Men’s health: Overactive bladder and its burdensome complications among ageing Malaysians

Dr. Ngoo Kay Seong
Urinary urgency is an immediate uncontrollable urge to urinate. — Picture from

KUALA LUMPUR, Feb 20 — Changes in an individual’s urinary habits can have a negative impact on the quality of life.

For the uninitiated, urinary urgency refers to a situation when a person has a strong desire to empty the urinary bladder, which cannot be deferred.

Sometimes, it can be accompanied by urinary frequency, typically emptying the bladder at least eight times in the day, followed by nocturia condition, which would make you wake up at night to empty the bladder at least once.

If urgency leads to the involuntary passage of urine, this is termed urge incontinence.

This set of symptoms encompasses the overactive bladder (OAB) syndrome, as defined by the International Continence Society.

In most cases, OAB does not have a specific underlying cause.

The prevalence of OAB among East Asians aged more than 40 years is 20.8 per cent, with women slightly more affected than men.

In contrast, the overall OAB prevalence among Europeans and Americans were reported to be 11.8 per cent and 16 per cent respectively, with no gender preponderance among the Americans.

It is known that the prevalence of OAB increases with age in both sexes; therefore it is not surprising that OAB can co-exist or be made worse by ageing-related conditions such as benign prostatic enlargement, Parkinsonism and dementia.

OAB affects the general well-being of the patient considerably.

The most bothersome symptom seems to be nocturia among Asian men; therefore, OAB can affect the quality of sleep, sexual function, mental health and work performance.

Studies have also reported an association with urinary tract infection, fall injuries and an increase in medical consultations of up to 61 per cent, especially in the elderly population.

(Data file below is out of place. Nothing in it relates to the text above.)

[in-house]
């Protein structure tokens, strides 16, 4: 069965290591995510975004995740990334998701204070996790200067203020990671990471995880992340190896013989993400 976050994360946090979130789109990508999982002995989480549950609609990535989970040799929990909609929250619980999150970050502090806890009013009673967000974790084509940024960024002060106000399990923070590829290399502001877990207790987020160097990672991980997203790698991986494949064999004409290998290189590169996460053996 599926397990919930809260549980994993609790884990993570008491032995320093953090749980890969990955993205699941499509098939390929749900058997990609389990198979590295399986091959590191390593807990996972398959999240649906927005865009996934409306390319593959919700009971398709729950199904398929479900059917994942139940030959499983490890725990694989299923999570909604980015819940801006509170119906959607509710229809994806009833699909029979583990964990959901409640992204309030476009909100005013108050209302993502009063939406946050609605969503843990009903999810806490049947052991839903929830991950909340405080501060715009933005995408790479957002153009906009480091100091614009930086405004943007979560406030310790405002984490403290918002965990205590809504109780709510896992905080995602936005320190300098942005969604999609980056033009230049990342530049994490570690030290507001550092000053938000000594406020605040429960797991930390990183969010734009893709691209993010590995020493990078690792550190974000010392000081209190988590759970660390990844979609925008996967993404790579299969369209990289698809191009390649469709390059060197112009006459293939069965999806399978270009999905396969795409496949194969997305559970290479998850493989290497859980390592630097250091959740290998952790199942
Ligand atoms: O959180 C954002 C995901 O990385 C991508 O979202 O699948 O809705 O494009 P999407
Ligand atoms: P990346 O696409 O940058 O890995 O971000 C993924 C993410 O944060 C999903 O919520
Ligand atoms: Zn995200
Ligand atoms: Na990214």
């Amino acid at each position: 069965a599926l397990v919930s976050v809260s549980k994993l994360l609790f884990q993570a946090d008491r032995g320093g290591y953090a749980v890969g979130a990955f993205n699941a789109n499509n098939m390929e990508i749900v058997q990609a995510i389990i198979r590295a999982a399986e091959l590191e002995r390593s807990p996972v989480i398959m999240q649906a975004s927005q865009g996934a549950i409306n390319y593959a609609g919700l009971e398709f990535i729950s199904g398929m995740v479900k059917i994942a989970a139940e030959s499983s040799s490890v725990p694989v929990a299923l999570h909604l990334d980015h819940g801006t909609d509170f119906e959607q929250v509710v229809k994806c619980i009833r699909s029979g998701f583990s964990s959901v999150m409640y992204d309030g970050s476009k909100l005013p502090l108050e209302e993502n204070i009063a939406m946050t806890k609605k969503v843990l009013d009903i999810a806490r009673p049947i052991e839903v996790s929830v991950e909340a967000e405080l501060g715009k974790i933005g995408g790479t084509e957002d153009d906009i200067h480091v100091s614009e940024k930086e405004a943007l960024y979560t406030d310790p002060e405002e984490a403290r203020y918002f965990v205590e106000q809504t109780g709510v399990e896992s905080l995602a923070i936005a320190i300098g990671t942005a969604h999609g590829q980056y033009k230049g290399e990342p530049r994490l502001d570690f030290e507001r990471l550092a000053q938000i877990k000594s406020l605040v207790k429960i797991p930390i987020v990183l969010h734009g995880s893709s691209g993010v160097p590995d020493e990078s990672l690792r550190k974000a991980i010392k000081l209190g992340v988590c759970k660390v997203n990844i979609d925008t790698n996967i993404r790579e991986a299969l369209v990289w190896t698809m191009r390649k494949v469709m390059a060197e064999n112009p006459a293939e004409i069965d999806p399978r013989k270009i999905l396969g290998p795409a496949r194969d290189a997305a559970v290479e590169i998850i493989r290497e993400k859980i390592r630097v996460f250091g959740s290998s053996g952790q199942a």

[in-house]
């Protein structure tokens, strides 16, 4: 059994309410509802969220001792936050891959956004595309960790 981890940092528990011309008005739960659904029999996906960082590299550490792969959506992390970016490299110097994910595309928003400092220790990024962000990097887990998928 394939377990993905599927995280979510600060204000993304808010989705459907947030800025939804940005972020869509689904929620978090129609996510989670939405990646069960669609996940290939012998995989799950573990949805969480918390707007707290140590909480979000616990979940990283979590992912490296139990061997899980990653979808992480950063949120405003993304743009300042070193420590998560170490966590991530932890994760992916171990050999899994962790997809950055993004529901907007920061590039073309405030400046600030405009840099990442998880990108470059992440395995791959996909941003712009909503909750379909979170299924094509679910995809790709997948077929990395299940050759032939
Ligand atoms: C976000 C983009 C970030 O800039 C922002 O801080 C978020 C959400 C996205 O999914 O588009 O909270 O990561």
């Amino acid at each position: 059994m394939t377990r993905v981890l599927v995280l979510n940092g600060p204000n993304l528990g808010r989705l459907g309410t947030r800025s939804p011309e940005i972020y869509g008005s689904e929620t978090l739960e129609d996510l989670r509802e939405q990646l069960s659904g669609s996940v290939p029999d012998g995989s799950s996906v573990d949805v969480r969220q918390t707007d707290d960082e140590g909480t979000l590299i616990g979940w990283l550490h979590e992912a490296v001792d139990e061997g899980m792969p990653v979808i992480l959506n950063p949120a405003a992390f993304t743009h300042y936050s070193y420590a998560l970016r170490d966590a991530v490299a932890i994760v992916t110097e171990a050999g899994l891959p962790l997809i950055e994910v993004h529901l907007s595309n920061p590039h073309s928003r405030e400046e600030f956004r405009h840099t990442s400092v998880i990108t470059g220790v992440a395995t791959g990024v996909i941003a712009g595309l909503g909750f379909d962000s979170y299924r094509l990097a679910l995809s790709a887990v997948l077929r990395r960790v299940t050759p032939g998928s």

The diagnosis of OAB is made from a patient’s history of urinary tract symptoms as well as a measure of the severity.

A bladder or voiding diary helps the physician assess the link between fluid intake and urination pattern.

In OAB, voiding diaries usually reveal small and frequent passage of urine with possible incidences of urinary incontinence.

Confounding factors can be gleaned from a patient’s other medical conditions and medications are taken.

Clinical examination involves assessment of the abdomen and pelvis, including the genital organs and neurological system.

A urinary test may be required to exclude infections, while a simple bladder scan may also be performed to assess the completeness in emptying the urinary bladder.


Once a diagnosis of OAB is made, the patients are first engaged in their treatment plans via behavioural therapies and lifestyle changes.

This includes bladder training (BT) which incorporates bladder control strategies, as well as pelvic floor muscle training (PFMT).

Studies have shown that after three months of BT and PFMT, patients benefited from a reduction in incontinence episodes and have better quality of life.

Lifestyle changes include fluid and caffeine intake advisory, diet as well as weight reduction management.

Second-line treatment involves the use of medications with the aim of controlling and alleviating bothersome symptoms.

The two main classes of medications are antimuscarinics and beta-3 adrenoceptor agonist (mirabegron).

Antimuscarinic come in different formulations as they primarily act by reducing the contractility of the bladder by blocking nerve signalling at the M2 and M3 receptors of the bladder.